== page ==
The problem with creating a better process technology or investing in better tools is that the industry is already doing that and has been doing that for at least the last 10 years, yet the problems are still with us and are arguably getting worse. The reason for this I believe is that these approaches are trying to hit a moving target that is accelerating as time goes on. A better approach is to allow design teams to craft their silicon solutions using larger pieces of the puzzle in the form of complete system-level functions and to allow the software teams to write the applications code specifically to each IP Subsytem. Then, assuming there is more than one IP Subsystem in the silicon, the applications can be written in parallel. This potentially can dramatically reduce both design time and cost while allowing better code to be written.
The devil is in the details. This approach will certainly not be easy but I believe it is possible if care is taken in how the infrastructure is created and if people are committed to getting this done.
I know this is a very long answer to a relatively short question, but as you can see, this issue is pretty complex.
What methods are available to reduce power consumption and still meet consumer expectations and market requirements?
@Rich, thanks for the post. One of the major changes that the companies are implementing is they are trying redefine the old architecture so that they can reduce the chip-area. I have seen many digital libraries where the companies have achieved as much as 40% reduction in power by redefining the architecture.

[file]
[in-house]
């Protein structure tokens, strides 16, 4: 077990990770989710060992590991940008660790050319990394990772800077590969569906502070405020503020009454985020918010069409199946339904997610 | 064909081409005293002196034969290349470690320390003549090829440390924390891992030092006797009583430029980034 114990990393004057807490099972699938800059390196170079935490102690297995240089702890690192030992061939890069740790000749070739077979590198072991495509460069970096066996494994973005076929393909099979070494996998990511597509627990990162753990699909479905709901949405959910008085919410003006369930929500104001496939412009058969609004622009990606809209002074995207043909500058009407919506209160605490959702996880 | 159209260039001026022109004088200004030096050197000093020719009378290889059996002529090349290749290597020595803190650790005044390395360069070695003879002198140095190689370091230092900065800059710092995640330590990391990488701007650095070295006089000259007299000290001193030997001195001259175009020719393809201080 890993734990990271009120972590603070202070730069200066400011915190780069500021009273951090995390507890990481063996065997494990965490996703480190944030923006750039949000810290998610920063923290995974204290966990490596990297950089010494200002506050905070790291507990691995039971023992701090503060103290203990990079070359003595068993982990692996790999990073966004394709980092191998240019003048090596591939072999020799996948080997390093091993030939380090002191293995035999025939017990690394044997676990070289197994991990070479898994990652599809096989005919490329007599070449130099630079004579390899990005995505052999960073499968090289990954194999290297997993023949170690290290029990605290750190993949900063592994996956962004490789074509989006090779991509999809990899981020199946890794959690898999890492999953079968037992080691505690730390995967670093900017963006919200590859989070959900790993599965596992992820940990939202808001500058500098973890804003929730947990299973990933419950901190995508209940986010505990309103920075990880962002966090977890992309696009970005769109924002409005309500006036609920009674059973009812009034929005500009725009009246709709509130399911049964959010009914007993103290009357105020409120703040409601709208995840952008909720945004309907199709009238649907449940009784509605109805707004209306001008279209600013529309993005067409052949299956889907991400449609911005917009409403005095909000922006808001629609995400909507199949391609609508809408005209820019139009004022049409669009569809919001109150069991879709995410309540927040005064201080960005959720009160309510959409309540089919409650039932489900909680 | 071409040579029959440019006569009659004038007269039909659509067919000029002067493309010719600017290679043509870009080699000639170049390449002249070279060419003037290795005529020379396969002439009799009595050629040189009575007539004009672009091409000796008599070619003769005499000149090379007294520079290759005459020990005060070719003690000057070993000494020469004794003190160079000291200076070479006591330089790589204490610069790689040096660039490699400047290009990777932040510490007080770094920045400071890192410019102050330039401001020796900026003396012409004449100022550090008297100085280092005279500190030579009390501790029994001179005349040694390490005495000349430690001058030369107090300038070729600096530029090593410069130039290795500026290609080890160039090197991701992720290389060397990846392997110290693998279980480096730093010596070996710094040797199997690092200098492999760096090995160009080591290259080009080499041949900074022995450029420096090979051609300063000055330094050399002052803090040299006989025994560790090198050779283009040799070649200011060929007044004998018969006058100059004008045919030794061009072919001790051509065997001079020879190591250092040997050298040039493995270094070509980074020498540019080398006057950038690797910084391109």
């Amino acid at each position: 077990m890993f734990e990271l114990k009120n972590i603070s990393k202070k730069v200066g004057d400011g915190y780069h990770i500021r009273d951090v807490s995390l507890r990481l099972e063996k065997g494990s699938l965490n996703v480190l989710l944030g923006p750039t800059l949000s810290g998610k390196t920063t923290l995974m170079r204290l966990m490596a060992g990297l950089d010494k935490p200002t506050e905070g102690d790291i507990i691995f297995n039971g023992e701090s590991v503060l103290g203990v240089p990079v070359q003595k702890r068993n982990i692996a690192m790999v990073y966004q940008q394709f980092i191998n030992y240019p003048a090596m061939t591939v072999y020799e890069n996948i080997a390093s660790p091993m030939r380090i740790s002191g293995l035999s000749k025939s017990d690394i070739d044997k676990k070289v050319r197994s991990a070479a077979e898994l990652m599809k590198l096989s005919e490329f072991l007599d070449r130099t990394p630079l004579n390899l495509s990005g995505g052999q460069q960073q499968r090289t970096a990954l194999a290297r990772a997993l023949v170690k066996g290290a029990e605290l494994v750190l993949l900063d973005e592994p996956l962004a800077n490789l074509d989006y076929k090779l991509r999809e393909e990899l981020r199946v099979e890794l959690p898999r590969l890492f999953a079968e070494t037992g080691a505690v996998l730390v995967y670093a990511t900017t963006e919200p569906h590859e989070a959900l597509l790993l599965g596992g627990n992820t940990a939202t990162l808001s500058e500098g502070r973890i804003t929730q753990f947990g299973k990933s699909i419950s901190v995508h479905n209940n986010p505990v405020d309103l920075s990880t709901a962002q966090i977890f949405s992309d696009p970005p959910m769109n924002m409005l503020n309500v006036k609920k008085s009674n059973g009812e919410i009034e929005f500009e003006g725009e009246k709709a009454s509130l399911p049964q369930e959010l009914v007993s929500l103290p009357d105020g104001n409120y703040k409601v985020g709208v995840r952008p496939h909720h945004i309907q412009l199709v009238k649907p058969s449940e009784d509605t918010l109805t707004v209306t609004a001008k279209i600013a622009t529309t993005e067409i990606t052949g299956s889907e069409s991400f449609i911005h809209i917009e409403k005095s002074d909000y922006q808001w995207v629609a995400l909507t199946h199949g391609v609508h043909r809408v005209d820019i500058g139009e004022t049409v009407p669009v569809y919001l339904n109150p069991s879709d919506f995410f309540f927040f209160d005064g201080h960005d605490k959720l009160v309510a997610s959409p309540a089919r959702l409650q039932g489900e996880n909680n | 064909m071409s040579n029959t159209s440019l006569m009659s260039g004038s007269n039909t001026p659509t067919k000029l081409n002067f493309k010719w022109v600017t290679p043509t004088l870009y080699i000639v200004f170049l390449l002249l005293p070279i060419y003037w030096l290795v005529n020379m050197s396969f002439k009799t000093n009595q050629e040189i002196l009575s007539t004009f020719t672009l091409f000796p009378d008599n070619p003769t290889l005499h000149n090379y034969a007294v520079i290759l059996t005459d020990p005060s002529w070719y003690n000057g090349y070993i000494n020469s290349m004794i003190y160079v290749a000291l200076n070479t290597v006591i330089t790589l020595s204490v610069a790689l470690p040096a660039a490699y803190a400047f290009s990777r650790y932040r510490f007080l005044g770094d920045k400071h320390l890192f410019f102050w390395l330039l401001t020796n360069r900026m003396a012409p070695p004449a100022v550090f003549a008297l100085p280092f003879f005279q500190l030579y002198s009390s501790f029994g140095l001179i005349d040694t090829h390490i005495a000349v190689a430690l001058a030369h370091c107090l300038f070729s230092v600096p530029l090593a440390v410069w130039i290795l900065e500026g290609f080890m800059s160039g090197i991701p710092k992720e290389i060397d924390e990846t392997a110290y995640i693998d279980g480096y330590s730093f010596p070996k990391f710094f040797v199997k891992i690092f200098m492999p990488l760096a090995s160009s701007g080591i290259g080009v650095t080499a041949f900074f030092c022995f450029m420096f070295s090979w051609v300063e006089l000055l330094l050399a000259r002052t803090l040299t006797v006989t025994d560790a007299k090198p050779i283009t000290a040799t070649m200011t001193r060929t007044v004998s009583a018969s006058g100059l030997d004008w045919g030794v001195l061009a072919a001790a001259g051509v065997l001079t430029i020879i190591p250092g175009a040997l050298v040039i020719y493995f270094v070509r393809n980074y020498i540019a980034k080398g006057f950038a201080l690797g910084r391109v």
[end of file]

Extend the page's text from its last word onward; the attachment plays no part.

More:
Rich, thanks for the detailed explanation. As you have clearly illustrated, this addresses most of the major issues when it comes to complete SoC system design. And it also releases the creativity from the software people.
One of the areas that we will discuss at the IP Ecosystem conference is the impact of IP Subsystem products on the SoC design flow. As you correctly point out, the software side of the SoC design equation has started to become the largest portion of the cost associated with these designs. One of the attractions to using IP Subsystems is the ability to write the software application that will be executed by that subsystem independently of the other applications to be created. Because the IP Subsystem is a complete system-level function (and not a collection of descrete IP blocks aggregated together), it is possible to write the software app before the silicon design is done. if there is more than one IP Subsystem in the design, then the software applications can be written in parallel. Based on current trends where software designers outnumber silicon designers on large SoC designs, I have to believe that the ability to write the software apps in parallel, and not serially, will allow total software design time to be reduced, this can reduce costs and accelerate time to market.